Tim Horan's hiking boots with ruined soles.
My boots were dead on arrival at Stockton Beach. Both soles ruined before I began my walk. I made myself carry them barefoot for 35 kilometers to remind me of my poor preparation.

I applied sunscreen to my legs, arms, neck, and face. Then, barefoot, I stepped past the snake sign and followed the track to Stockton Beach. My long-ass walk had begun.

The Beautifully Brutal Beach Kicked My Ass All Day

When I planned this journey, I imagined the sand would be firm enough for me to walk on at a constant pace.

I was wrong.

The ocean, grey and unsettled beneath an overcast sky, had scooped the sand away. The water met bare rocks which I now stood on. Where the beach should be, enormous sandbags had been piled high by the local council until they reached the grassy strip that overlooked the water.

Weighed down by my heavy pack, I climbed up the sandbags and gingerly walked across them as I followed the coast. My progress was slow. It started to rain. Lightly at first, then a downpour.

The eroded beach was soon bisected by a rocky break wall and the sandbags ended. I climbed to their summit and found myself on Stockton’s beach front esplanade. I continued to follow the coast; heavy water droplets made my wide brim hat droop over my eyes.

On the other side of the rocks that rudely interrupted my progress, I saw the sandbags recommence their vigil against the ocean. I left the esplanade and walked along them once more. The rain stopped and an actual beach (with sand!) appeared at the base of the enormous bags.

Bluebottles… So Many Bluebottles!

The beach was so soft it felt like I was on a treadmill. To complicate matters, the sand was covered in obscene washed up piles of bluebottles, as far as my eye could see. These once floating terrors could still sting me if I put a foot wrong.

For the first hour of my walk, I navigated the beach as if it were covered in unexploded land mines. My foot sank, and I swayed from the weight of my heavy backpack, while I carefully examined where I should place my other foot. The vivid blue of the gelatinous sacks was a siren call for my feet. More pleasing to my eyes than my stubby toes, dull seaweed and bare sand but displeasing to my tender flesh if I surrendered to the beauty of the long electric blue tendrils engraved in the sand.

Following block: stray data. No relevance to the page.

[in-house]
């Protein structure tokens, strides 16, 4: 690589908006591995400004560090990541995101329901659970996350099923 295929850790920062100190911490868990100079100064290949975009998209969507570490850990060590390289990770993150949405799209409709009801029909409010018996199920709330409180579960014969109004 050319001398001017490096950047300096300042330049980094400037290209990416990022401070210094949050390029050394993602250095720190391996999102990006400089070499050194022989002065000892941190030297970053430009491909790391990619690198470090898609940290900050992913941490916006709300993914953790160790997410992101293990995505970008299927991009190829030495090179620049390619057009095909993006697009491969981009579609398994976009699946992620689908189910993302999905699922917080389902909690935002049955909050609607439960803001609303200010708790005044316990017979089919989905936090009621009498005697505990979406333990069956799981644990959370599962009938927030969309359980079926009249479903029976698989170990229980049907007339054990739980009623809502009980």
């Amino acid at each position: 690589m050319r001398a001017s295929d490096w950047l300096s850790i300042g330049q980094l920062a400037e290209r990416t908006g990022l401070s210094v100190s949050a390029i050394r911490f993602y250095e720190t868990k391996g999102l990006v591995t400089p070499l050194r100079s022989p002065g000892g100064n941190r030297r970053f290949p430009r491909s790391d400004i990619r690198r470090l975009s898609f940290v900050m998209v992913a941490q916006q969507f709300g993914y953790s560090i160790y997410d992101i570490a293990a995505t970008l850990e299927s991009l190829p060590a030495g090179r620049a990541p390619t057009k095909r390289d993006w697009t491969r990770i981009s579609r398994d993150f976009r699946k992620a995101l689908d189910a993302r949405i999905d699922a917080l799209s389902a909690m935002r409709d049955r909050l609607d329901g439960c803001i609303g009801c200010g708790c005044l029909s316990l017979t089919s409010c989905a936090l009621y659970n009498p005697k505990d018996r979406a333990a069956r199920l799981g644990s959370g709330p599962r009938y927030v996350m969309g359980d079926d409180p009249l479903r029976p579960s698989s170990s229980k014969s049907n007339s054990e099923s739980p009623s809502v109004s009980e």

Progress was painfully slow. I looked back over my right shoulder and was dismayed to see the Hunter River, Newcastle, and Nobbys Lighthouse loom large behind me. At this rate, it would take me a few days to get to the end of the beach.

Soon it was no longer viable to continue my demented dance through the bluebottle field. The sand yielded too much beneath my feet and the ocean had ferociously scooped the shore away to form fragile sand cliffs to my right. My only option was to wander into the dunes on my left.

Tyre Tracks Test Me

My feet sank even deeper into the base of the first dune I reached than they did on the beach. A little further from my position were two tyre tracks from a now absent 4WD. The sand within each track was firmer than the dune, so I made one of the tracks my path.

The width of a tyre track is narrow for a person with a heavy backpack. I had to carefully place one foot in front of the other which made my pace slightly faster than an athletic snail.

I spied twisted and low vegetation atop of the dunes ahead of me. The local flora formed a carpet over the sand, and I left the tyre track to try my luck. My spirits lifted when I discovered the plant life was thick enough for me to walk on without sinking into the sand beneath.

My speed doubled… until a sharp pain stabbed the sole of my left foot. I remembered the warning about snakes but thankfully it was a thorn, not a reptile. More thorns hidden beneath the vegetation multiplied and painfully stopped me. I switched back to the narrow tyre track. I was on the verge of exhaustion when I braved the growth on the dune again.

For two hours I alternated between the thick growth and the tyre track. When the spiky flora became too much, I relieved my feet in the soft tread marks. When the loose sand made travel too slow, I switched to the carpeted dune.

This solution – weaving between the tyre track and plant growth – murdered my progress. It was almost noon and I could still clearly see Newcastle behind me. Had it receded at all?

An Unlikely Oasis

The dunes on my left petered out and I saw a fence emerge. Its wooden posts and rusty wire protruded from the sand like a revealed shipwreck. I was unsure what its purpose was as Stockton Beach paid little regard to this arbitrary barrier.

I walked along the carpeted depression between the fence and the dunes on my right until I came to an unusual sight. About 50 meters beyond the fence was a miniature lake fed by a large plastic pipe protruding from the dune beyond it. Several 4WDs were parked along the lake’s edge and a marquee was erected on the shore. Children splashed in the shallow body of water while their parents supervised them.